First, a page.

The Secret to Perfect Thread Tension

Hint! The Secret’s in the Tail

“It has been taped, cut short, knotted, stuffed into a baggie, wrapped on a spool, and just plain ignored.” In the August/September issue of Beadwork, Master Class author Nancy Cain urges us not to forget about our little ol’ tail thread. In fact, Nancy teaches that utilizing our tail thread is the key to keeping thread tension tight. We all know how frustrating it can be to finish a design and see thread showing between beads or, even worse, end up with floppy, loose beadwork.

Structural and Strong

To be honest, when Nancy first tried to convince me her technique amazes even the most die-hard beaders, I was a little skeptical of the value of the tail thread. But after I held Nancy’s extremely strong beaded beads and learned that there are NOT round, solid beads supporting their core, I knew she was on to something good! Yes, the beaded beads shown here are hollow. Even more amazing, Nancy once accidentally stepped on one on these beads and it did not collapse underfoot!

Try It for Yourself

I tested out Nancy’s great tips with tubular peyote stitch. Pull back on the tail thread as you work, creating equal and tight tension between the working and tail threads. If you have difficulty holding the tail at any point, wax it.

Rounds 1 and 2: Leaving a 12" tail, string an even number of beads. Pass through all of the beads again, plus two more. Do not tie a knot or use a “tension” or “stopper” bead.

Round 3:
Continuing to keep tight and equal tension on both the tail and working threads, work peyote stitch around, using 1 bead in each stitch. Step up for the next round by passing through the first bead added in this round.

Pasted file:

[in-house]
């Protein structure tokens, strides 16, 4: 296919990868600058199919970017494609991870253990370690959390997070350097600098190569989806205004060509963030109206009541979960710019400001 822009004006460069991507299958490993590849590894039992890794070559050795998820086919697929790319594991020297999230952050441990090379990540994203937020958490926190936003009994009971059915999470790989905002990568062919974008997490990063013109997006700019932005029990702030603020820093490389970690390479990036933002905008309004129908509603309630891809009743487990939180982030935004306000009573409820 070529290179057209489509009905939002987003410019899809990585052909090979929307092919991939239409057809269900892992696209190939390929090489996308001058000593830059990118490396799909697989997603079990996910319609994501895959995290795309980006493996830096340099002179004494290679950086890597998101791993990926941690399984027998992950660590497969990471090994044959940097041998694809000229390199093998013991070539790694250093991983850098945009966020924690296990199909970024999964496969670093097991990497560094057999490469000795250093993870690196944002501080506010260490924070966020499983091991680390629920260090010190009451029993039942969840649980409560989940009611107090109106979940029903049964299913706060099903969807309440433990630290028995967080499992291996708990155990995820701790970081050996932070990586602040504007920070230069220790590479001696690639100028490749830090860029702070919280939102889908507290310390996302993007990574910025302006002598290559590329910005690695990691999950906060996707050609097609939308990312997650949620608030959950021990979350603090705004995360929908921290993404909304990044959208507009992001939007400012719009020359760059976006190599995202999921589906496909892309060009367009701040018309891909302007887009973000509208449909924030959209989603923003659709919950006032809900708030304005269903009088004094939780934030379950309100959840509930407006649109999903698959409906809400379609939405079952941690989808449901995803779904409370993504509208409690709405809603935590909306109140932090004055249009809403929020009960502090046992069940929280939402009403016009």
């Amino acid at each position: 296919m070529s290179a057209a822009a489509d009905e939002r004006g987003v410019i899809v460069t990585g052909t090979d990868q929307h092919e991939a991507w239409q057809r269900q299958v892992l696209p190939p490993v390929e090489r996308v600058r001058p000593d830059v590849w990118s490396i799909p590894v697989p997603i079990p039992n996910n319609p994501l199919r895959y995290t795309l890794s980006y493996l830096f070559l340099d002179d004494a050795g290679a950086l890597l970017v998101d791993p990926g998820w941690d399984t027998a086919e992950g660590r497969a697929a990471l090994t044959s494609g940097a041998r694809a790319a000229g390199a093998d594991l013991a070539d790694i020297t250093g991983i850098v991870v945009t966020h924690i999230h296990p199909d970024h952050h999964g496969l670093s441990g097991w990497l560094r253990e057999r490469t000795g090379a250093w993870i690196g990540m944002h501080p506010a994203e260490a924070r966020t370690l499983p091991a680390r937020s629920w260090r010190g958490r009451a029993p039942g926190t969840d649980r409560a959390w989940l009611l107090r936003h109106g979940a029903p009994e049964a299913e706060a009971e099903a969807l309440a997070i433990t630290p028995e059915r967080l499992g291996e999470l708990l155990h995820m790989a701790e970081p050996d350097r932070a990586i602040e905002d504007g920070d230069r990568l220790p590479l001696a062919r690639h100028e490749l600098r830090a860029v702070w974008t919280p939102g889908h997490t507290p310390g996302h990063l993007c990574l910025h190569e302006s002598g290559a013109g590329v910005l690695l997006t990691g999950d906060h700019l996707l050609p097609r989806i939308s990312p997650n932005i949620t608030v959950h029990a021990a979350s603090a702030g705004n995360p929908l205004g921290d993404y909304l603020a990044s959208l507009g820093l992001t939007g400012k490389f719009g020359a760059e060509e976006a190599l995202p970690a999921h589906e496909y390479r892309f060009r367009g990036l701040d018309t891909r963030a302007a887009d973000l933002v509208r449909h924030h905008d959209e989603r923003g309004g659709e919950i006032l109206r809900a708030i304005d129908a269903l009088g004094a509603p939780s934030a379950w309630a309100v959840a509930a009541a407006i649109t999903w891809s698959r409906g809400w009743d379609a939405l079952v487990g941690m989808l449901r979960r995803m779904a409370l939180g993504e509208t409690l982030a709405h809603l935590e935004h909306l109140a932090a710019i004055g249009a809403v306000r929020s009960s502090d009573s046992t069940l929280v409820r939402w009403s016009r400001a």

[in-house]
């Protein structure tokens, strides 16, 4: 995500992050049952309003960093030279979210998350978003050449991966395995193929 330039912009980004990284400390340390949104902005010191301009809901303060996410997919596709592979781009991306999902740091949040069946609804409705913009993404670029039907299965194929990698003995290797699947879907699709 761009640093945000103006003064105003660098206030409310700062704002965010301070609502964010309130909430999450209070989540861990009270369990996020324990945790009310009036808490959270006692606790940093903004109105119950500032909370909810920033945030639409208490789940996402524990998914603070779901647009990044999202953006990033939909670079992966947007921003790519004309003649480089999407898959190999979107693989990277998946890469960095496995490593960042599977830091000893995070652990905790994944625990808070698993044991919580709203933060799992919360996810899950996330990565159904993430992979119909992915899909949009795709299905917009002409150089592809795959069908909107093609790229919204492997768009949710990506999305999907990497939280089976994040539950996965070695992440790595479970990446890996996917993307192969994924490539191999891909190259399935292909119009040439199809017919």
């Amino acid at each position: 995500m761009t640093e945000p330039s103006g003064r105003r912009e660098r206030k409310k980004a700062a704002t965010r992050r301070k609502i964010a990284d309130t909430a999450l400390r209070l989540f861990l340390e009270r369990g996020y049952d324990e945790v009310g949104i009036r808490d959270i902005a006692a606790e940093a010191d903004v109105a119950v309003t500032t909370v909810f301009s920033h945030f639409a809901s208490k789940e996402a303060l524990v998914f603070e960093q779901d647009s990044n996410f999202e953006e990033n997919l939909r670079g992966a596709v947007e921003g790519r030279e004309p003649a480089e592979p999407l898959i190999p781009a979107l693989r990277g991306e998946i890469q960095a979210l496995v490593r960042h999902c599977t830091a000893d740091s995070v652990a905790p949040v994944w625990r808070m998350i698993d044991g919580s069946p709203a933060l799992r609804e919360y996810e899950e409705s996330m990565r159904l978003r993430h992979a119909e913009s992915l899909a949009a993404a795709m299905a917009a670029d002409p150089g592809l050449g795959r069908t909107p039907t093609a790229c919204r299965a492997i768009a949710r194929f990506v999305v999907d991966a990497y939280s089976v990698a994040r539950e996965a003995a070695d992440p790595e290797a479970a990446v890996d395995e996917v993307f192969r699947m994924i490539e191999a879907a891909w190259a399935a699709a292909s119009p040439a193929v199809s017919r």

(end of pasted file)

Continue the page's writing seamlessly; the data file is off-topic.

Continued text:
Round 4:
Work peyote stitch around, using 1 bead in each stitch as before. Notice that during this round any space that was left between beads in Round 3 is now removed and the work is beginning to form a tube. If needed, manipulate the beadwork into a tube with your thumb and index finger as you pull equally with the needle and tail threads. Step up for the next round by passing through the first bead added in this round. You may find it helpful to wrap the threads around your fingers when pulling.

Rounds 5 and on:
Round 5 “sets” the tension for the rest of the piece. By establishing the tension this way in these first rounds, you are ensured tight beadwork throughout the piece. When the work is complete, secure and trim the threads as usual.

More Great Tips and Tricks

Utilize this great lesson by making Nancy Cain's Pearl Romance necklace that appears on the cover of the August/September issue of Beadwork. Also, check out her Master Class article in this same issue to learn what she means by “letting your beads do the work.” Subscribe now so you don’t miss out on other revolutionary tips from the best beadwork artists in future issues of Beadwork, including a visit from renowned bead artist Cynthia Rutledge in the December 2009/January 2010 issue.  For the hottest new jewelry designs, stay tuned to our October/November issue for 6 necklaces that explore asymmetry.

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